Claudia Griffiths, Meg Thomas, and Susan Yoder
for the Camden UCC Care Team
NEWS FROM HEAVENLY THREADS
We have so many AWESOME items in the shop this week! Stop by soon to see for yourself! We are OPEN 12-3 PM Wednesday-Saturday.
~ SPECIAL TREATS FROM MATT & NATHAN ~
Sunday Hymn History "We Plow the Fields and Scatter"
Claudius had no intention of writing a hymn. A German journalist, he
was merely writing a poem about a group of peasants
gathering for a banquet. The poem, originally entitled "Paul Erdmann’s
Fest” in seventeen stanzas, depicts friends coming over to Paul
Erdmann’s house and enjoying themselves. It praises both Paul Erdmann
for his hospitality and God as the ultimate source
of the feast. It was Jane Campbell, a British music teacher, who made
the free translation of this poem into its present English form. She
contributed it to a new hymnal in 1861, along with some other
translations from German. It has become a favorite harvest
hymn in modern churches ever since, though it gained new popularity
when John Michael Tebelak and Stephen Schwartz included it in their
In any era the sentiments are valid … God has given us all the good things we have, and He deserves our thanks.
Matt’s Hump-Day Ditty: Kevin Oldham "Symphony for Organ”
symphony was part of my grad degree recital at Yale. I was desperate to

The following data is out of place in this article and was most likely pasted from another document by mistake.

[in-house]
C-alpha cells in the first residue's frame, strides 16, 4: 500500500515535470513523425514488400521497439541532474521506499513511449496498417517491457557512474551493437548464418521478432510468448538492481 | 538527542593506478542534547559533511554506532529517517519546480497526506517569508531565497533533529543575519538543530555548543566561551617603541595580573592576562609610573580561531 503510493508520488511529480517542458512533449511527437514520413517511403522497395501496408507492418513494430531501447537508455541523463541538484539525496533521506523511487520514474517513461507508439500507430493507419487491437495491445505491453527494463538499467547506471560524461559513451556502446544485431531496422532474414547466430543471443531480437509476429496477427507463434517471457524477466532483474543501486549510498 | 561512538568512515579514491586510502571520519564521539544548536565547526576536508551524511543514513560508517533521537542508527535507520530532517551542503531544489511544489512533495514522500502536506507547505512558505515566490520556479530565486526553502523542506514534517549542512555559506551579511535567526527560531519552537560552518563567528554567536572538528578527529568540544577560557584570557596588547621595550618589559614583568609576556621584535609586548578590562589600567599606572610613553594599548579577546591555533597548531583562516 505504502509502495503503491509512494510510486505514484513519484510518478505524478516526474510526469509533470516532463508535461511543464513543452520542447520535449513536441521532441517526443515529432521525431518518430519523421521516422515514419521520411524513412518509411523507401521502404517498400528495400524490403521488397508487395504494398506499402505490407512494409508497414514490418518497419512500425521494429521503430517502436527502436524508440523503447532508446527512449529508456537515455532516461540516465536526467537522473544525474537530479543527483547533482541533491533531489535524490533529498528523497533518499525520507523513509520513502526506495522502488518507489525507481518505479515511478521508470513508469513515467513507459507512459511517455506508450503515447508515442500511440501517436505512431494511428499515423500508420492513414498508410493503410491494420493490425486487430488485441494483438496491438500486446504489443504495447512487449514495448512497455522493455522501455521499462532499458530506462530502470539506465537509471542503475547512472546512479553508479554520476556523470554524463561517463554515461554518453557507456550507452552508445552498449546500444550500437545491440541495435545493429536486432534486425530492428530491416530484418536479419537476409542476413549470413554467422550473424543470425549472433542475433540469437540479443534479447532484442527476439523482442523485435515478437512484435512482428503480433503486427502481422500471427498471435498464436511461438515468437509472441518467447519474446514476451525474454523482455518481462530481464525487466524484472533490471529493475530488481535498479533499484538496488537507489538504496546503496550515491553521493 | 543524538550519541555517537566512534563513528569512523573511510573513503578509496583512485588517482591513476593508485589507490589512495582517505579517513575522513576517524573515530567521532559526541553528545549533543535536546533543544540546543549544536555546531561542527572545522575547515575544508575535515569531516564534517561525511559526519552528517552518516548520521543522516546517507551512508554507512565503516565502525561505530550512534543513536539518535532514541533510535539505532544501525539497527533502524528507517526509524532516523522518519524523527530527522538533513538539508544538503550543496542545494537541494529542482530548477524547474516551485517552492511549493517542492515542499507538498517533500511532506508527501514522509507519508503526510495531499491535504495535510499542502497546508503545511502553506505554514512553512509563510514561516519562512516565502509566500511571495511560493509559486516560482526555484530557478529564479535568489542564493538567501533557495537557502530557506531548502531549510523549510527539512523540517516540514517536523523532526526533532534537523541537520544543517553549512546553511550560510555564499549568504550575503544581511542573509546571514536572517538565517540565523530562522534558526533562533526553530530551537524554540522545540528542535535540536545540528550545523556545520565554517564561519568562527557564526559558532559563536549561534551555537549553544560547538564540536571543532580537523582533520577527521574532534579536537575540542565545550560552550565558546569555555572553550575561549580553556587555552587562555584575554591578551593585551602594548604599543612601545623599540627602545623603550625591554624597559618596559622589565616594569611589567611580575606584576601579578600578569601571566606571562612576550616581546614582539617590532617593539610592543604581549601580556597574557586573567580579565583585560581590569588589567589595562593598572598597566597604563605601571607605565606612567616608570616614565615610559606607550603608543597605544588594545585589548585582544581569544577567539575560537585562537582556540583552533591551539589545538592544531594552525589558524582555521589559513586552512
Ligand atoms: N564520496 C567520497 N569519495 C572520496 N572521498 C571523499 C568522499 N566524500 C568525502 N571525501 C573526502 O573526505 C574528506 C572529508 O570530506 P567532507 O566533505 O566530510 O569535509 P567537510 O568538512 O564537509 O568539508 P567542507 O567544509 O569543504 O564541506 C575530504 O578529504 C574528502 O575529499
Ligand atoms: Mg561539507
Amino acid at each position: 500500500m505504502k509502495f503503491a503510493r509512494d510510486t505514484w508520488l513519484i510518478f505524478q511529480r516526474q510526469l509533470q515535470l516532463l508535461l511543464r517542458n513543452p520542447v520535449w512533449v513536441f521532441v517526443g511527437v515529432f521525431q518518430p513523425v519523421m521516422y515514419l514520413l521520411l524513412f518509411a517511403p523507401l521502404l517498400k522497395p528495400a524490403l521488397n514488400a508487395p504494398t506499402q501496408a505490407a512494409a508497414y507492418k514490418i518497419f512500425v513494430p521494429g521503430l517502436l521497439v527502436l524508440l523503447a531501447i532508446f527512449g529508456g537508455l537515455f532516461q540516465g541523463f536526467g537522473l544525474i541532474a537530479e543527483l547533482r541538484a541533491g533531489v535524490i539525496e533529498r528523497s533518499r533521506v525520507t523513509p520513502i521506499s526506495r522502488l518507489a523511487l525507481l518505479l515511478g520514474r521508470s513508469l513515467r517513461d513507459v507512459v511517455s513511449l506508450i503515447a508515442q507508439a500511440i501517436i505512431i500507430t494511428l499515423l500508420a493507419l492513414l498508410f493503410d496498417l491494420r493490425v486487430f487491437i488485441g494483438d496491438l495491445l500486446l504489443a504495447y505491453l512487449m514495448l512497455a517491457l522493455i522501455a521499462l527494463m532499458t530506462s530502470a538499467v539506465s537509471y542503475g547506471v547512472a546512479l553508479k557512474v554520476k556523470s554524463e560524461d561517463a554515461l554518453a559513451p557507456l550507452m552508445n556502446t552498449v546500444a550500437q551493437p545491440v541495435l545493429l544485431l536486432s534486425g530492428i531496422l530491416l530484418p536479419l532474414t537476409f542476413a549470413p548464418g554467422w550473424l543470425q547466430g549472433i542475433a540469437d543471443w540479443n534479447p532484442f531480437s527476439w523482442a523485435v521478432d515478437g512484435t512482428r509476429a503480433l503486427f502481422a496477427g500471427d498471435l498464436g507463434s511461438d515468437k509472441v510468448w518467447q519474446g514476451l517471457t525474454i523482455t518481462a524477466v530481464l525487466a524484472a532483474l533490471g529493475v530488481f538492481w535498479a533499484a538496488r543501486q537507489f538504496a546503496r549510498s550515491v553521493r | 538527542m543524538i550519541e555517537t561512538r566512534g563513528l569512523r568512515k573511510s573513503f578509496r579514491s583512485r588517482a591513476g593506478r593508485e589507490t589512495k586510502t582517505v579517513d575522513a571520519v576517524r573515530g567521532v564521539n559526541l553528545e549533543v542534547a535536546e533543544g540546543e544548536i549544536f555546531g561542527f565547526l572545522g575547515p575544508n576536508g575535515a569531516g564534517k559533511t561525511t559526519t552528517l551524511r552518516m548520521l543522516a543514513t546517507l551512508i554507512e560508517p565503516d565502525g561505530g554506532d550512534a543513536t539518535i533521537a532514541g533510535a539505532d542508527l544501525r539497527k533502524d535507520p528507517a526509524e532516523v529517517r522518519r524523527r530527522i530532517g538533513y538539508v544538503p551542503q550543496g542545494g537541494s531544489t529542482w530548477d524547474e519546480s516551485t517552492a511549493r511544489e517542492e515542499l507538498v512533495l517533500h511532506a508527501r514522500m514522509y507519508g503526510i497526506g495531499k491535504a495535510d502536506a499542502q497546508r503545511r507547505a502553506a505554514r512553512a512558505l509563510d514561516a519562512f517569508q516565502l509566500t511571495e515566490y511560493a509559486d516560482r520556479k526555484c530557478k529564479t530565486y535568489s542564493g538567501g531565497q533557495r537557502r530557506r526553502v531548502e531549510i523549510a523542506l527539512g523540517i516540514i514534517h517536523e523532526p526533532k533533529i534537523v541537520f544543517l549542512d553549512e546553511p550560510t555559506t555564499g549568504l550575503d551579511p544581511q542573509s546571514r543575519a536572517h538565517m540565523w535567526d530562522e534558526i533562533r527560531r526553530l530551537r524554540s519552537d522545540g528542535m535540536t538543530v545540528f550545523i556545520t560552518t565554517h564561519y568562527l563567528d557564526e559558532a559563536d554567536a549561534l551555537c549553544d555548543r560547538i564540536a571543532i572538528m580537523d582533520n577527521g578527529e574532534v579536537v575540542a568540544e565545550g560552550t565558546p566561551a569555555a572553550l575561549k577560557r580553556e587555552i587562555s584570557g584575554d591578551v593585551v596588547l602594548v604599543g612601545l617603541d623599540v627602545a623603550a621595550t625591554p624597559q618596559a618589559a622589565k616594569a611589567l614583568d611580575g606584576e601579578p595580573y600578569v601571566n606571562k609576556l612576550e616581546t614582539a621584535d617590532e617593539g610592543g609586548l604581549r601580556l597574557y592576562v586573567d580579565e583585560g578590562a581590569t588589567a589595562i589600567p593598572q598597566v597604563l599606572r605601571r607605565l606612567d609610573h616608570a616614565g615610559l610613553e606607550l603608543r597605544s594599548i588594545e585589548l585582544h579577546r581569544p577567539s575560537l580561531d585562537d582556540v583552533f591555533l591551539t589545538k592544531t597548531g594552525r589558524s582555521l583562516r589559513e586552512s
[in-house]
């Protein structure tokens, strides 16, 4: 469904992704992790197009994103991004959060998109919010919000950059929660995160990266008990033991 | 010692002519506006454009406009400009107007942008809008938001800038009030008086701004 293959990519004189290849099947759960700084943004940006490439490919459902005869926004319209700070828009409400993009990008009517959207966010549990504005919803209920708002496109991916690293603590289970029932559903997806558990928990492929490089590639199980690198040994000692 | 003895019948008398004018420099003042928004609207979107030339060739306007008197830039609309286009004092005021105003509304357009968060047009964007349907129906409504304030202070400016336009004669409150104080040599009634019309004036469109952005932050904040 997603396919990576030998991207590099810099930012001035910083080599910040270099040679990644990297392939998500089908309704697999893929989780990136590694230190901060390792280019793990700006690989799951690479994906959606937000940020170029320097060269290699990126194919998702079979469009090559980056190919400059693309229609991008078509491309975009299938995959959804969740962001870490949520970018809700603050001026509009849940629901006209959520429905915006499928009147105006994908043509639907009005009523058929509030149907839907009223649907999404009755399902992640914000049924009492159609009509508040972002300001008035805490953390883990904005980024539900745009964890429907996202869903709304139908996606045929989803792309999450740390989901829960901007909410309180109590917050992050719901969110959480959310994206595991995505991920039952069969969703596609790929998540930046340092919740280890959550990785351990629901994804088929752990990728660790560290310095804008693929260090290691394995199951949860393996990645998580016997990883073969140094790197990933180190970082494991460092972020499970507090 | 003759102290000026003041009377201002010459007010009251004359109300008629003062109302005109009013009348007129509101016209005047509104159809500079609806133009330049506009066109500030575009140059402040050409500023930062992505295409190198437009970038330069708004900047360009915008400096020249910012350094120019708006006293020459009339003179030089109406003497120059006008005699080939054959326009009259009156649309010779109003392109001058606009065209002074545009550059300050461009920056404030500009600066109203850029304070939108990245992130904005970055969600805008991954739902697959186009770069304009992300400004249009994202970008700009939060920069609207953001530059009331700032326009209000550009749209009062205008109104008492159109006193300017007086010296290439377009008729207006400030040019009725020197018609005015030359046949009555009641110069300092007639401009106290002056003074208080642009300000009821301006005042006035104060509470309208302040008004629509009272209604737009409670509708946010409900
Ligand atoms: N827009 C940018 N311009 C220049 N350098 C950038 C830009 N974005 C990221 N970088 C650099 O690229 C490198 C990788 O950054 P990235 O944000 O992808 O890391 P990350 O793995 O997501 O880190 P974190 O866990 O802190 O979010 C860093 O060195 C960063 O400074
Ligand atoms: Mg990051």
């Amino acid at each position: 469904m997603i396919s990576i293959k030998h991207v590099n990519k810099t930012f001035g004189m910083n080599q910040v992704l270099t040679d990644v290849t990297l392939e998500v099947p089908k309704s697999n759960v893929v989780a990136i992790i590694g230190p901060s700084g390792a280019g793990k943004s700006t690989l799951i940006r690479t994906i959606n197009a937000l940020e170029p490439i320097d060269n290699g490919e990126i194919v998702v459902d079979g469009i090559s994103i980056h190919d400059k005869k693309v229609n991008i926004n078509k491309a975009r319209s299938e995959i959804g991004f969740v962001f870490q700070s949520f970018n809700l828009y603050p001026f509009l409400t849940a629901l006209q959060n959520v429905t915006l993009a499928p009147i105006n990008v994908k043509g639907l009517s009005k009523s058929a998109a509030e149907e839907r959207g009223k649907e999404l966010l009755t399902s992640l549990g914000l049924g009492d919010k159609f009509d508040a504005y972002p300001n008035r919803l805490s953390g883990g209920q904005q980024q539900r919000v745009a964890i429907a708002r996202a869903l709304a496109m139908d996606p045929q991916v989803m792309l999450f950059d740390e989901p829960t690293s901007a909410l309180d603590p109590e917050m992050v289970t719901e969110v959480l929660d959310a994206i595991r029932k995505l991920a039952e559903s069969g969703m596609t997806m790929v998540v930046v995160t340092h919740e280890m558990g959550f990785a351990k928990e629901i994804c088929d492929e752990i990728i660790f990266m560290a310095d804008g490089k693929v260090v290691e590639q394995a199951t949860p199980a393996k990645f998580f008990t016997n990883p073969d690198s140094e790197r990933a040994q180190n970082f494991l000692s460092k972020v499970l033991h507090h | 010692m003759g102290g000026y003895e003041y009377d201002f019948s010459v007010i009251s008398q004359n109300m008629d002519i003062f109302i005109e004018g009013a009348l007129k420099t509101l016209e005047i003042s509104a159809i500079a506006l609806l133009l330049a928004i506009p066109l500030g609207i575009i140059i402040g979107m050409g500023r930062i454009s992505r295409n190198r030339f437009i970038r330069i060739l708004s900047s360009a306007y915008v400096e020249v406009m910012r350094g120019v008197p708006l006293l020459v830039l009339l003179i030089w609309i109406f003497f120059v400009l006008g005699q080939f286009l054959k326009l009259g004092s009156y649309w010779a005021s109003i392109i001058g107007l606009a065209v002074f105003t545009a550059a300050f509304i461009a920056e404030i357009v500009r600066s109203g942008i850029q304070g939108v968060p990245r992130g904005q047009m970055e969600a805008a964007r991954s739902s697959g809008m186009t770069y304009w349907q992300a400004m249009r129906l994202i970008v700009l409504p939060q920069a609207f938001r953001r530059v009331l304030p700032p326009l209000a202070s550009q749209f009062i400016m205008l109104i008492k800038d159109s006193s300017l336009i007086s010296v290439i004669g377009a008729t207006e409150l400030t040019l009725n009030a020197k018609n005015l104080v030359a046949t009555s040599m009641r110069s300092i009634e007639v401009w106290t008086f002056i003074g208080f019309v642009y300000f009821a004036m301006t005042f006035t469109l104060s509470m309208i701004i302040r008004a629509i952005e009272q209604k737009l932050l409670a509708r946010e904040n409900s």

learn and perform a piece of music that very few, if any, would have
heard before. For one,
it’s a good way to ensure people won’t recognize your mistakes! But
two, it’s always extra fulfilling knowing you’re educating the audience,
and helping to promote the work of a little-known, but brilliant,
composer. In this case, Kevin Oldham had already
died of AIDS in the 90s at the early age of 33 after attending the
Juilliard School and premiering as the guest pianist with many world
renown orchestras. He left this world a year younger than I am now!
Dreadfully sad! But he left behind a plethora of piano
and choral music, and even this organ symphony. It was never published,
but I was able to track down the music through his surviving partner,
who later attended my recital when it was performed. And I was reminded
of it just this week when Tom Mueller, your
former director of music, emailed me to ask if he could have a copy of
the music to learn and perform himself. So they'll soon be hearing Kevin
Oldham’s triumphant "Symphony for Organ" in California as well––and
surely more and more places after that! I hope
you’ll take the time to listen to all 50 minutes of it, because it’s
magical from start to finish.
Listen part 1:https://www.youtube.com/watch?v=P0YuMMcVWn4
Listen part 2:https://www.youtube.com/watch?v=RZIYM6KsGhY
Listen part 3:https://www.youtube.com/watch?v=SScjaugcY6I
FROM NATHAN (Matt’s husband, culinary instructor at EMCC)
Nathan’s Friday Fixings
I am resolute in
my belief that if your child refuses to eat his or her vegetables,
it us up to you––the parent––to trick that child into eating them. And
that’s where this recipe comes into play. Flavored with garlic and maple
syrup, and garnished with crispy bacon and sweet prunes, your child
won’t even know that this is actually a vegetable
OPEN KITCHEN with NATHAN SCOTT
Butternut Squash with
Bacon and Prunes
The combination of the sweet prunes and the salty bacon